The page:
Table of Contents
ISRN Chemical Engineering
Volume 2013, Article ID 526375, 19 pages
Review Article

Materials for Chemical-Looping with Oxygen Uncoupling

Department of Energy and Environment, Division of Energy Technology, Chalmers University of Technology, 412 96 Göteborg, Sweden

Received 20 January 2013; Accepted 4 February 2013

Academic Editors: A. Gil, C.-T. Hsieh, K. Okumura, Y. Otsubo, I. Suelves, and J. E. Ten Elshof

Copyright © 2013 Tobias Mattisson. This is an open access article distributed under the Creative Commons Attribution License, which permits unrestricted use, distribution, and reproduction in any medium, provided the original work is properly cited.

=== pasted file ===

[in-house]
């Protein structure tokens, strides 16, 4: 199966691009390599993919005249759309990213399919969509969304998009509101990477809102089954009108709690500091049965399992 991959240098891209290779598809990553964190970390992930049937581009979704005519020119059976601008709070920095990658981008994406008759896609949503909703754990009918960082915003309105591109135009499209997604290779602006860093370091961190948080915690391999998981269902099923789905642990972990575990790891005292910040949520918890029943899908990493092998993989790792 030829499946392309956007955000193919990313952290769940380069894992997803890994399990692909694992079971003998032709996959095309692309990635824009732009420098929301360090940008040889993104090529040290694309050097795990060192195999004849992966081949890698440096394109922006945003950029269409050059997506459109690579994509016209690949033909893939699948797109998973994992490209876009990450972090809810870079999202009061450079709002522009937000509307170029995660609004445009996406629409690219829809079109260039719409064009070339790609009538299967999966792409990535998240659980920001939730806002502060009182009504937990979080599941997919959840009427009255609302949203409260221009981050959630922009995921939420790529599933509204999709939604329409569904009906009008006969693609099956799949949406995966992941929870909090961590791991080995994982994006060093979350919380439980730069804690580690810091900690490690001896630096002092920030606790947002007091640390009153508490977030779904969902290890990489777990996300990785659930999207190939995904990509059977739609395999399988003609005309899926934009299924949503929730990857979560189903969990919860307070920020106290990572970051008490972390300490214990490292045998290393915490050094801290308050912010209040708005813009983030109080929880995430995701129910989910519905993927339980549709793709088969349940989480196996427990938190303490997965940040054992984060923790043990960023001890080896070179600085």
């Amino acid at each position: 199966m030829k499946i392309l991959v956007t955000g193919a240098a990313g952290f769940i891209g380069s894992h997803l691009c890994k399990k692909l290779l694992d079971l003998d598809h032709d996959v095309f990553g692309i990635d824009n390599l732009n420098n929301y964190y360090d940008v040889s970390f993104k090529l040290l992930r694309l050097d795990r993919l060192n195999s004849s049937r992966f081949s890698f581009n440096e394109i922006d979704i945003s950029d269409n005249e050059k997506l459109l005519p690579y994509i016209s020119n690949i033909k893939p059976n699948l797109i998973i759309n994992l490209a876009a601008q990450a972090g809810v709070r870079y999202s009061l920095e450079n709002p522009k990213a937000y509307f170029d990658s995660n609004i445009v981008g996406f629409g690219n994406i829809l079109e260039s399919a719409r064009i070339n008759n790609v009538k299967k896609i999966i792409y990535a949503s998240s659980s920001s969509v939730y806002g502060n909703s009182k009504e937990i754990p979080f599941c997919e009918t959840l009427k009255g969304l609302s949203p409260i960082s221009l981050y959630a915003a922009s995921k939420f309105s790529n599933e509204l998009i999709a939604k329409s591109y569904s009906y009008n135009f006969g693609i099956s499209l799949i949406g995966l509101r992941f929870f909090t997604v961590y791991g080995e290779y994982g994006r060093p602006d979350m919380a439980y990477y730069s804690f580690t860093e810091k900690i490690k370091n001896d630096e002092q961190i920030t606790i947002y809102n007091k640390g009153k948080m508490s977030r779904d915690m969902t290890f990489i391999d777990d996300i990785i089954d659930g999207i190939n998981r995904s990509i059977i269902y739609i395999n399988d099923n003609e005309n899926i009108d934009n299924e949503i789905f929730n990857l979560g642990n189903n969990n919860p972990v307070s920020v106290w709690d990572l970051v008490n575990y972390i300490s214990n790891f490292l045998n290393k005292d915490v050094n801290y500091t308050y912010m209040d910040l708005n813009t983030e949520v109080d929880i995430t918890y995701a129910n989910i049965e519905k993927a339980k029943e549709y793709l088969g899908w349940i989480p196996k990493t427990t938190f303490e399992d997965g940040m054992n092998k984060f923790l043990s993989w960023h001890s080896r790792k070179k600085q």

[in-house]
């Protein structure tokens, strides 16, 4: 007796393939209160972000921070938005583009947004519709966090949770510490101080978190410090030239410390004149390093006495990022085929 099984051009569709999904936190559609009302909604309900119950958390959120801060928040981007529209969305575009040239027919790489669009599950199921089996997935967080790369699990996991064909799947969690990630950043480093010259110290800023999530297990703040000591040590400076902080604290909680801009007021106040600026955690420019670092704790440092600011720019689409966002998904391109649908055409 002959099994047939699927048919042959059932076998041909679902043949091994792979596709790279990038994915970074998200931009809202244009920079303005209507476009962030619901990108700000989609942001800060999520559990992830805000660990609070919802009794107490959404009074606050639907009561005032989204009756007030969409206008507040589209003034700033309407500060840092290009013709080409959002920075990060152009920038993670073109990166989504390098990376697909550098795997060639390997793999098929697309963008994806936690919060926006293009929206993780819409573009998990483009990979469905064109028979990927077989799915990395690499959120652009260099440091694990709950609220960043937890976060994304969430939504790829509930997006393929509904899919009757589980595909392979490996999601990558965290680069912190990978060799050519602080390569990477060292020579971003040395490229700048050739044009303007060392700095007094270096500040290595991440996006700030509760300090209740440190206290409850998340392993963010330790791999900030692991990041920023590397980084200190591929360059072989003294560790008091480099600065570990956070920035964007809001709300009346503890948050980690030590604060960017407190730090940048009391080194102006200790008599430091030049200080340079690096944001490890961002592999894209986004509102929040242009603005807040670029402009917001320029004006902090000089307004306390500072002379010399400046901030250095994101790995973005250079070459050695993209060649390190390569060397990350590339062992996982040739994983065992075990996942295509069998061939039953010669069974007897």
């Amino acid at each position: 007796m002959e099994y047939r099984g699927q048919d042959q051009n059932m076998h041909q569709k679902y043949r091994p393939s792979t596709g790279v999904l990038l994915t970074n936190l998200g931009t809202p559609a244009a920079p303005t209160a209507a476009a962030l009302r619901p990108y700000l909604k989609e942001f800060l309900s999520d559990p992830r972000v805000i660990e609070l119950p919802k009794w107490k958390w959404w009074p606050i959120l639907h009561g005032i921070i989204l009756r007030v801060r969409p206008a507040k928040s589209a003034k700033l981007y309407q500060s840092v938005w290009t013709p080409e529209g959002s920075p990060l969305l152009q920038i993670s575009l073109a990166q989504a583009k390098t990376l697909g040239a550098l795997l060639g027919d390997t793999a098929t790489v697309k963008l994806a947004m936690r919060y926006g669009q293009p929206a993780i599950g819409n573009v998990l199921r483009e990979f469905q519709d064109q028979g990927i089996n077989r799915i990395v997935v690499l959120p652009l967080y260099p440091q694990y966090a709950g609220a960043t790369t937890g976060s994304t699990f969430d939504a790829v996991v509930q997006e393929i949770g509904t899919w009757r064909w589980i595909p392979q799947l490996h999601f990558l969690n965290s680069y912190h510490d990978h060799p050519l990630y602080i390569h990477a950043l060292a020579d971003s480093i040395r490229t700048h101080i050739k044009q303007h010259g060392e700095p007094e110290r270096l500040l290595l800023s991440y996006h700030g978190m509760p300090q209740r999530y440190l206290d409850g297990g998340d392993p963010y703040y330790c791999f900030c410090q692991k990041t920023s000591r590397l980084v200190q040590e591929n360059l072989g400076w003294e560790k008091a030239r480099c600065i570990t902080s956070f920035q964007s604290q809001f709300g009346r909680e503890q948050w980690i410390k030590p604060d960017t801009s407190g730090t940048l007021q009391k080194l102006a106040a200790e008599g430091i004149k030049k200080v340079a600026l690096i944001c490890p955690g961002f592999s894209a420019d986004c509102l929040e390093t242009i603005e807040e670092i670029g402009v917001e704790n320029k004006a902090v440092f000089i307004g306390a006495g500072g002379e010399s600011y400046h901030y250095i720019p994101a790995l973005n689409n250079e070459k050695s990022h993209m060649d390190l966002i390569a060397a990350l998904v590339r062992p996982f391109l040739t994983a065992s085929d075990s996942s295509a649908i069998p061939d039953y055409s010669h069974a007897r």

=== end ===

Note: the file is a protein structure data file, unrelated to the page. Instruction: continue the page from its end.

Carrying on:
Chemical-looping with oxygen uncoupling (CLOU) is a novel combustion technology with inherent separation of carbon dioxide. The process is a three-step process which utilizes a circulating oxygen carrier to transfer oxygen from the combustion air to the fuel. The process utilizes two interconnected fluidized bed reactors, an air reactor and a fuel reactor. In the fuel reactor, the metal oxide decomposes with the release of gas phase oxygen (step 1), which reacts directly with the fuel through normal combustion (step 2). The reduced oxygen carrier is then transported to the air reactor where it reacts with the oxygen in the air (step 3). The outlet from the fuel reactor consists of only CO2 and H2O, and pure carbon dioxide can be obtained by simple condensation of the steam. This paper gives an overview of the research conducted around the CLOU process, including (i) a thermodynamic evaluation, (ii) a complete review of tested oxygen carriers, (iii) review of kinetic data of reduction and oxidation, and (iv) evaluation of design criteria. From the tests of various fuels in continuous chemical-looping units utilizing CLOU materials, it can be established that almost full conversion of the fuel can be obtained for gaseous, liquid, and solid fuels.